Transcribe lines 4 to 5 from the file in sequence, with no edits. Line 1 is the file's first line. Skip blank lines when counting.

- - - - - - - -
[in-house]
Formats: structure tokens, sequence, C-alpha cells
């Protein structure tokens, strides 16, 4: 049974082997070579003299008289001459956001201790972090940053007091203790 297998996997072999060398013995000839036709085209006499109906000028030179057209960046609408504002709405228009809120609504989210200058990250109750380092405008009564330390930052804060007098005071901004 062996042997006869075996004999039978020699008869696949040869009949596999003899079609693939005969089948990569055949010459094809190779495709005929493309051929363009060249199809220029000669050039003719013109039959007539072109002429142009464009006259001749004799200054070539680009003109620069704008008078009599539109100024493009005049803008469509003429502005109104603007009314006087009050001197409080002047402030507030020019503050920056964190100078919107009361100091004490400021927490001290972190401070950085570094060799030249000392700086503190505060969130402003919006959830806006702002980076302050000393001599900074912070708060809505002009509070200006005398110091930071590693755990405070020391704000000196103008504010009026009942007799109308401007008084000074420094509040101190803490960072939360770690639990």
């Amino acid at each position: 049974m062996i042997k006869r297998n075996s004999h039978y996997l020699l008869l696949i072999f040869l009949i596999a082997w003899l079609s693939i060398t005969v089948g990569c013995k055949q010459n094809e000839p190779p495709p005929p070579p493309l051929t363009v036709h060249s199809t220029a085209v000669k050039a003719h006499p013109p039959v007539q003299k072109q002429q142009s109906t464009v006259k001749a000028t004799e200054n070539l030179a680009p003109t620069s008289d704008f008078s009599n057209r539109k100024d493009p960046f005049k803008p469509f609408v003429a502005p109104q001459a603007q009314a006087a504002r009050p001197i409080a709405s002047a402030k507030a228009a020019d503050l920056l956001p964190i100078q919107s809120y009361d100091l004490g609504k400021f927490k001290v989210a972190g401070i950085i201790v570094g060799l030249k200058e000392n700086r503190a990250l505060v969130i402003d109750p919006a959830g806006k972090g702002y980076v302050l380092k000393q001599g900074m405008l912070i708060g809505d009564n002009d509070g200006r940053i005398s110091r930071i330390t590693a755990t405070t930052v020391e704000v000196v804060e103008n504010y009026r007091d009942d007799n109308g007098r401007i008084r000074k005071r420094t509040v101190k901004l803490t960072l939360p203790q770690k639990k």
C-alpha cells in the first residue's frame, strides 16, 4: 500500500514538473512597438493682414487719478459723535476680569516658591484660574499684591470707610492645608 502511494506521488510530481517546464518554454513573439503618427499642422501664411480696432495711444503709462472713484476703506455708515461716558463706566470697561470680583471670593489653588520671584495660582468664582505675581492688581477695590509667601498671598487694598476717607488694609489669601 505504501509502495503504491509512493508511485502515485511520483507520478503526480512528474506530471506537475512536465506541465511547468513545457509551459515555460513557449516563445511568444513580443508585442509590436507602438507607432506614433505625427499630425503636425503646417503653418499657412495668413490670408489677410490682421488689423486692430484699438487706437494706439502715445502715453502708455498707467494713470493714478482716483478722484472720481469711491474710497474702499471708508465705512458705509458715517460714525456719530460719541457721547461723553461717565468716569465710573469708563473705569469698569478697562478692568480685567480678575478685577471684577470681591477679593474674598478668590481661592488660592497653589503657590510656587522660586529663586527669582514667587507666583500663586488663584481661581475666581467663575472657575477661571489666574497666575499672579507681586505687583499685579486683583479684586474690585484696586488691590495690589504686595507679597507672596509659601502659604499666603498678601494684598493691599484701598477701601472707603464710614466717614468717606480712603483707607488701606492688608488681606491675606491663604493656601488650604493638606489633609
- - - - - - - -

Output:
């Amino acid at each position: 049974m062996i042997k006869r297998n075996s004999h039978y996997l020699l008869l696949i072999f040869l009949i596999a082997w003899l079609s693939i060398t005969v089948g990569c013995k055949q010459n094809e000839p190779p495709p005929p070579p493309l051929t363009v036709h060249s199809t220029a085209v000669k050039a003719h006499p013109p039959v007539q003299k072109q002429q142009s109906t464009v006259k001749a000028t004799e200054n070539l030179a680009p003109t620069s008289d704008f008078s009599n057209r539109k100024d493009p960046f005049k803008p469509f609408v003429a502005p109104q001459a603007q009314a006087a504002r009050p001197i409080a709405s002047a402030k507030a228009a020019d503050l920056l956001p964190i100078q919107s809120y009361d100091l004490g609504k400021f927490k001290v989210a972190g401070i950085i201790v570094g060799l030249k200058e000392n700086r503190a990250l505060v969130i402003d109750p919006a959830g806006k972090g702002y980076v302050l380092k000393q001599g900074m405008l912070i708060g809505d009564n002009d509070g200006r940053i005398s110091r930071i330390t590693a755990t405070t930052v020391e704000v000196v804060e103008n504010y009026r007091d009942d007799n109308g007098r401007i008084r000074k005071r420094t509040v101190k901004l803490t960072l939360p203790q770690k639990k």
C-alpha cells in the first residue's frame, strides 16, 4: 500500500514538473512597438493682414487719478459723535476680569516658591484660574499684591470707610492645608 502511494506521488510530481517546464518554454513573439503618427499642422501664411480696432495711444503709462472713484476703506455708515461716558463706566470697561470680583471670593489653588520671584495660582468664582505675581492688581477695590509667601498671598487694598476717607488694609489669601 505504501509502495503504491509512493508511485502515485511520483507520478503526480512528474506530471506537475512536465506541465511547468513545457509551459515555460513557449516563445511568444513580443508585442509590436507602438507607432506614433505625427499630425503636425503646417503653418499657412495668413490670408489677410490682421488689423486692430484699438487706437494706439502715445502715453502708455498707467494713470493714478482716483478722484472720481469711491474710497474702499471708508465705512458705509458715517460714525456719530460719541457721547461723553461717565468716569465710573469708563473705569469698569478697562478692568480685567480678575478685577471684577470681591477679593474674598478668590481661592488660592497653589503657590510656587522660586529663586527669582514667587507666583500663586488663584481661581475666581467663575472657575477661571489666574497666575499672579507681586505687583499685579486683583479684586474690585484696586488691590495690589504686595507679597507672596509659601502659604499666603498678601494684598493691599484701598477701601472707603464710614466717614468717606480712603483707607488701606492688608488681606491675606491663604493656601488650604493638606489633609